Confusion on defence spending plans

Preston and Leyland Citizen: Sources indicated that David Cameron would deliver real-terms rises in the MoD budget after 2015 Sources indicated that David Cameron would deliver real-terms rises in the MoD budget after 2015

David Cameron's plans for Armed Forces spending after 2015 have been plunged into confusion as the Defence Secretary was unable to confirm an apparent commitment to above-inflation budget rises.

Senior sources have indicated that the Prime Minister would deliver real-terms rises in the Ministry of Defence (MoD) budget after 2015. Tensions have been growing in the Coalition as negotiations begin over how to save billions of pounds more in the 2015-16 spending review.

Philip Hammond, the Defence Secretary, who has already seen his budget slashed by 8% in real terms since 2010, is believed to be among ministers resisting further cuts.

However, during the Prime Minister's trip to North Africa it was signalled that he "does not resile" from comments he made in October 2010, when he appeared to accept that defence spending had to start rising again from 2015 onwards.

But Mr Hammond said that he had been given a commitment that the equipment side of his budget - accounting for roughly half of MoD spending - would rise in real terms, but that there would be a "robust discussion" about other elements.

"I have a firm commitment that the equipment plan, which is a very large part of the defence budget, will rise in real terms by 1% a year between 2015 and 2020, that's a commitment that has previously been made and repeated since the Chancellor delivered his Autumn Statement," he told BBC Radio 4's Today programme.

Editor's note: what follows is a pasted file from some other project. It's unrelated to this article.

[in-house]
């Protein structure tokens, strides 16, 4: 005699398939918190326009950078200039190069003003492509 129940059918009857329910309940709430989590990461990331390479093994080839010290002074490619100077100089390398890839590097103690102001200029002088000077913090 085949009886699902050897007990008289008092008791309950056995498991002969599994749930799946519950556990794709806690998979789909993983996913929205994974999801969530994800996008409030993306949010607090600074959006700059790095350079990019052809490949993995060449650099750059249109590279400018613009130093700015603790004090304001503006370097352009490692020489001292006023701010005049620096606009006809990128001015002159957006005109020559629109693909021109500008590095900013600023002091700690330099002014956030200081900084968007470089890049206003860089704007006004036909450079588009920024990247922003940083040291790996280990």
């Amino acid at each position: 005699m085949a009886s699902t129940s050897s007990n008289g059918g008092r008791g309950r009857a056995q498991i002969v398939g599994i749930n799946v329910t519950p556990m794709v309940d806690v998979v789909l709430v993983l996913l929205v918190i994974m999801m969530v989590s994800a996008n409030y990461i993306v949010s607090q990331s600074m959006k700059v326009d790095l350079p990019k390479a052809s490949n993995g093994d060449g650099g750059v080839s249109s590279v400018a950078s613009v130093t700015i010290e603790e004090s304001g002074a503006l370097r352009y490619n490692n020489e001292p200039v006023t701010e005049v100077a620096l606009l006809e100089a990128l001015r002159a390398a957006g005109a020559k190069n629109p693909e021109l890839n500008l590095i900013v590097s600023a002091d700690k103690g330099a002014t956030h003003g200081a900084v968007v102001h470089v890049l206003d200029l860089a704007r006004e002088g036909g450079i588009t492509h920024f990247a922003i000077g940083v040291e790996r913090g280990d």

"But there is going to be a spending review for 2015/16 and I will go into that arguing the case for the resources that defence needs to deliver the plan that we have set out, Future Force 2020, and I am very confident that we will have a robust discussion about that."

Downing Street said Mr Cameron's previous statement had been referring to the 2016-17 financial year and beyond, and not 2015-16. The PM's spokesman said: "As his remarks at the time made clear, in the years beyond 2015 means starting in 2016. To suggest otherwise would be quite wrong."

Shadow defence secretary Jim Murphy said the NAO report "confirms what many feared - Philip Hammond has failed his own test of balancing the MoD books. This supposed 'mission accomplished' fact is more like a 'wishful thinking' claim."

Mr Murphy added: "The Government has not provided a full list of equipment that is accounted for. The financial baseline against which projections are made is unknown. This report covers less than half of defence expenditure. The Government's claims don't add up."

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